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The chart shows the Greenhouse Gas emissions trajectories of the world’s 4 largest countries. We can devise and predict and hope for a politics in each of these regions to match both what needs to be done and what is going on in each.

INDIA

India is an important country for making projections about the trajectory of global climate change because it is the last of the 10 largest countries in the world with per person carbon dioxide emissions of less than 2 tonnes per year.

India has an installed electricity generation capacity of around 335’000 MW and carbon dioxide emissions are around 2.4 billion tCO2e per year, that is around 1.8 tCO2e per person per year.

But is this low enough assuming all the world was at this low level? No.

So if even India has to reduce its per capita emissions, how much more drastic the adjustments of all the other large countries are going to have to be over the next 12 years.

THE WORLD’S SINKS

The ocean sinks sequester 11 billion tCO2e and soils and forests on land take up around 7.5 billion tCO2e. This total of around 18.5 billion tCO2e sink capacity today is exceeded wildly by global emissions from land use change and fossil fuel production. Today 5 billion tCOe are emitted every year from soil disturbance, deforestation and wrong agricultural practices, and around 36 billion tCO2e emitted annually from fossil fuel extraction, production, consumption and distribution. If we leave land use emissions as they are, 22.5 billion tCO2e from fossil fuel use every year are excess and must be reduced. And the annual emissions are still rising, we should not forget.

THE PERMITTED SOURCES OF GREENHOUSE GASES

To reduce these emissions we must first make all land on Earth a sink, that is reducing land use change emissions from 5 billion tCO2e per year to at least nil and ideally making more forests and thus more sink capacity, thus making land a net sink. This means nationalising land and taking up a a policy of full employment for all workers in agro-forestry. Secondly we should reduce the production and consumption of fossil fuels from a total of around 72 billion boe or 36 billion tCO2e to not only what the sinks can currently bear, which would be around 18.5 billion tCO2e per year, but because of the uncertainties surrounding the feedback effects in the biosphere due to accelerating warming, to what a pessimistic scenario suggests they might bear, which is emissions of no more than 10 billion tCO2e per year.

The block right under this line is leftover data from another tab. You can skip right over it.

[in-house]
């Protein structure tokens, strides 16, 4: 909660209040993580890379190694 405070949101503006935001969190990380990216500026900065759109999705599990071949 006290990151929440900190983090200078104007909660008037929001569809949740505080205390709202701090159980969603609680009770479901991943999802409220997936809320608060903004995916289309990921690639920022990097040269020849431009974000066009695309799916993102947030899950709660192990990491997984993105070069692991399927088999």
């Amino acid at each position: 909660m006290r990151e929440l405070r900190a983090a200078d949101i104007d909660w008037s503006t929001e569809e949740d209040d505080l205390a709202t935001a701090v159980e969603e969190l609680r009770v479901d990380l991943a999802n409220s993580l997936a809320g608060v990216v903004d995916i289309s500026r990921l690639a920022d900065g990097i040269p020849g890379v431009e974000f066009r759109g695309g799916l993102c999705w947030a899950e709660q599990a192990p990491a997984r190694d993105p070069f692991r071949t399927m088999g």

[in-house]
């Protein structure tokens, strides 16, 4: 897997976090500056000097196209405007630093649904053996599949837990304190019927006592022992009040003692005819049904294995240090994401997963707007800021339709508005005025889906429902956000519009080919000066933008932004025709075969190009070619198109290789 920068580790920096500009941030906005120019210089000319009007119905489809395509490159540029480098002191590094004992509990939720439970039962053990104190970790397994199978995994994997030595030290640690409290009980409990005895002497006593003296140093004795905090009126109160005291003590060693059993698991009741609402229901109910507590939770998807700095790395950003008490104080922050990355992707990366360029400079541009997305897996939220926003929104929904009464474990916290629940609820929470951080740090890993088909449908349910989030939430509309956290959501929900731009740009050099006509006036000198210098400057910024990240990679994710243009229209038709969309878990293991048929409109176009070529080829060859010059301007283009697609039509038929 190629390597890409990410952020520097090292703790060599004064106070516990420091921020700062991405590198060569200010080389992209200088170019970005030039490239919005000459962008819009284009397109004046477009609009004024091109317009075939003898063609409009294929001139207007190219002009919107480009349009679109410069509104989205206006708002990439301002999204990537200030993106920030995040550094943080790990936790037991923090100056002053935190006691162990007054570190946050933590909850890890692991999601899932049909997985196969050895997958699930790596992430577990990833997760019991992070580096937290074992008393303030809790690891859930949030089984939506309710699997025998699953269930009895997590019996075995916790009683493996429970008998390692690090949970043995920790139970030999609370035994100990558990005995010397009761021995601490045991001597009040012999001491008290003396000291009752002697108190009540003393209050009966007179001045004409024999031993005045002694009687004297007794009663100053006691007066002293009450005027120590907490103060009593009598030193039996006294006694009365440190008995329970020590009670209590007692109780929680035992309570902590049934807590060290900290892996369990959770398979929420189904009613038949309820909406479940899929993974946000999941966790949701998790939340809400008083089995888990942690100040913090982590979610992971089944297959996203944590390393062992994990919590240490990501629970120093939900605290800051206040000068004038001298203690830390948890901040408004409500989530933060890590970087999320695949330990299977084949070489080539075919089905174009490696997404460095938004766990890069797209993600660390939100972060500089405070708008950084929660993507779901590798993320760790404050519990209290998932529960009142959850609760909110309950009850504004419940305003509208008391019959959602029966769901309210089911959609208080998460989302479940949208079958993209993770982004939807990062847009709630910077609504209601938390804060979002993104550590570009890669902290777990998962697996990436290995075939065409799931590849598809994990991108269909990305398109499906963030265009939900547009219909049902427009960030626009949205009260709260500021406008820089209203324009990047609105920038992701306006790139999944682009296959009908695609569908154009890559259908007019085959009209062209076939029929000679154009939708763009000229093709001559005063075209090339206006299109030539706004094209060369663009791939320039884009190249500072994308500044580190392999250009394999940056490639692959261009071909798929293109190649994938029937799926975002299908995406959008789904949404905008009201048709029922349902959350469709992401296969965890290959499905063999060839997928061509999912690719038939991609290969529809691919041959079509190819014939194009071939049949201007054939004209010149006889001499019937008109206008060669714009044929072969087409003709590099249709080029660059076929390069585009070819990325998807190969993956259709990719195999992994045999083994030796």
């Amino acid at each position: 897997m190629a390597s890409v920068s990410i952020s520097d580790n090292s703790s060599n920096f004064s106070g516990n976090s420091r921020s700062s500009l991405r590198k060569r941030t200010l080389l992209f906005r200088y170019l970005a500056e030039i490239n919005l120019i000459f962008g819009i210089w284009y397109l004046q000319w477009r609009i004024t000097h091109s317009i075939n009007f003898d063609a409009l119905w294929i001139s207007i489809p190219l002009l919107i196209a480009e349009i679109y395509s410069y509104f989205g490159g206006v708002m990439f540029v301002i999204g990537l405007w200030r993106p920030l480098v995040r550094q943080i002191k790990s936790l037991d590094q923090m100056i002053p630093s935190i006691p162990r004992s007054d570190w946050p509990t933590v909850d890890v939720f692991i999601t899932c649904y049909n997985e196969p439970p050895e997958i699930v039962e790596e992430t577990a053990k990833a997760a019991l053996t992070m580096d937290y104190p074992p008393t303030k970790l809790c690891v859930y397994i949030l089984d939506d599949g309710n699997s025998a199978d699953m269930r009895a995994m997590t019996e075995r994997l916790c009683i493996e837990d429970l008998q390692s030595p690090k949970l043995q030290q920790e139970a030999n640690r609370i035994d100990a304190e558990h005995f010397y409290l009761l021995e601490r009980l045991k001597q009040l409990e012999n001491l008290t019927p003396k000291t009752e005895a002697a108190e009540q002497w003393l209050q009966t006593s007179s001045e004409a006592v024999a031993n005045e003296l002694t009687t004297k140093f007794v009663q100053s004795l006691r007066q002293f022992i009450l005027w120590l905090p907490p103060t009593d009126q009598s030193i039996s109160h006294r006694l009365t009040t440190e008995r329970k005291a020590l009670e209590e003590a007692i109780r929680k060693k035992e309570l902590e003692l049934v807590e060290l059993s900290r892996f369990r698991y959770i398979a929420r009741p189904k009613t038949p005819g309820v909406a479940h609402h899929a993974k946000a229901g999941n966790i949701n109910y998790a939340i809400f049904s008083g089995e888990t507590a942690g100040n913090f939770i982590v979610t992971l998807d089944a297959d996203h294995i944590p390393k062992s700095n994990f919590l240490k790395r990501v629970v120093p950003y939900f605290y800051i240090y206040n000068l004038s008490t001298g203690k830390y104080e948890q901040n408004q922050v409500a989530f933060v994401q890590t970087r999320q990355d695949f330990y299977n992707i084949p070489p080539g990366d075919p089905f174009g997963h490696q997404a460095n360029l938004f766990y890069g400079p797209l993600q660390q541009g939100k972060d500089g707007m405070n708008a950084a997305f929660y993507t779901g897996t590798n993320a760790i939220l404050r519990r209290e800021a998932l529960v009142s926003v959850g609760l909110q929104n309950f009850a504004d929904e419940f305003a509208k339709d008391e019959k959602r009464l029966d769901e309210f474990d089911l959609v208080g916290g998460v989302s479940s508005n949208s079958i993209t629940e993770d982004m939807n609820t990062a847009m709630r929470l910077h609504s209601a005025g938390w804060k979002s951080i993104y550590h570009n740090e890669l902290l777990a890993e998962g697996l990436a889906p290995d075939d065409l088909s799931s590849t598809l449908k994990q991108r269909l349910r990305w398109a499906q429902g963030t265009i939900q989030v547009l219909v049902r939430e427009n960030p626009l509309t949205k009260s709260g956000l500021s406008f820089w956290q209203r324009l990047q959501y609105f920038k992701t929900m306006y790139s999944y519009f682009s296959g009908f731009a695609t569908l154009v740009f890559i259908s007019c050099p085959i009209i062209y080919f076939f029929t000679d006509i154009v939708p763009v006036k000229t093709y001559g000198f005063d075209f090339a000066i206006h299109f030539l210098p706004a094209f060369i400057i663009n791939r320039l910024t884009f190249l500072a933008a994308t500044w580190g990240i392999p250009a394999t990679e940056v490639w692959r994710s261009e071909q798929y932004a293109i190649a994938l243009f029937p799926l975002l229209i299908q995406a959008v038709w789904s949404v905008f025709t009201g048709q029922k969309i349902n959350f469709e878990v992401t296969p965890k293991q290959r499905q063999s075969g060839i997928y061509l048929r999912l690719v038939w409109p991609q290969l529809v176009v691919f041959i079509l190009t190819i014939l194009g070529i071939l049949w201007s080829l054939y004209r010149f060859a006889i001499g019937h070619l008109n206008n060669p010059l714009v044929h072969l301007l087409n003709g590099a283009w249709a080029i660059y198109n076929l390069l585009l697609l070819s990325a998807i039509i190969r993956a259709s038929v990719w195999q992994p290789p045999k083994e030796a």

If the world population is 10 billion this would be the 1 tCO2e per person per year. That is around 2 barrels of oil equivalent or around 2-3 MWh of electricity or a mix of the two. We cannot count on renewable energy installation rates because at the present rate it will take nearly 400 years to switch all of commercial energy to renewable and there is no way to speed up the process. In any case renewable energy cannot be a sustitute for petroleum so many of the machines in the global economy will no longer be useful.

WHAT IS TO BE DONE – POLITICS IN INDIA

Thus even India’s low emissions are not low enough for a equal sharing of the world’s atmospheric resource. Nonetheless, with a more equitable, just, fraternal and last but not least agro-forestry oriented national land use policy, India should be in the best position of all countries to adjust to and stay at a 1 tCO2e per person per year economy. This is the big question for India. Currently 1% of Indian own 50% of the wealth, and so they are responsible for 50% of the carbon dioxide emissions, that is to say they also hog 50% of the country’s energy. To change from this state of affairs, which is a capitalist GDP growth driven model, to an egalitarian model, India needs the kind of socialist world revolution being demanded by the yellow vests and others elsewhere let alone by India’s constitution. Indian workers should not be burned to death by employers for asking for back wages, but instead there should be a national commitment to full employment, nationalisation of land, nationalisation of money and equitable sharing of commercial energy for basic needs and collective production of basic needs. (1)

WHAT IS TO BE DONE IN THE USA – WHRE ARE THE REVOLUTIONARY FORCES?

But what about the USA? This is the country that is most to blame for the problem of climate change, because it has the military industrial complex that defends it with war and bombs and nuclear arsenals.

As far as the USA is concerned, the story is of a different dimension all together from the one in India, but it has only a quarter of India’s population and has more agricultural land per person so the solutions are easier to find, – if, and this is the big if, there is a political revolution in that country.

The USA’s emission and money contraction trajectory is much steeper than India’s. In the USA the per person emissions have to come down from 16.5 tCO2e per capita per year to the globally equitable sustainable level of 1 tCO2e per person per year by 2030, that is a 94% contraction; and like their carbon emissions, their economy and especially their asset values must contract by 94% too. That is the global sustainability task by 2030 for the USA.

The USA will also have to have the most revolutionary of revolutions to address the 1% who own half of the world’s stocks and shares.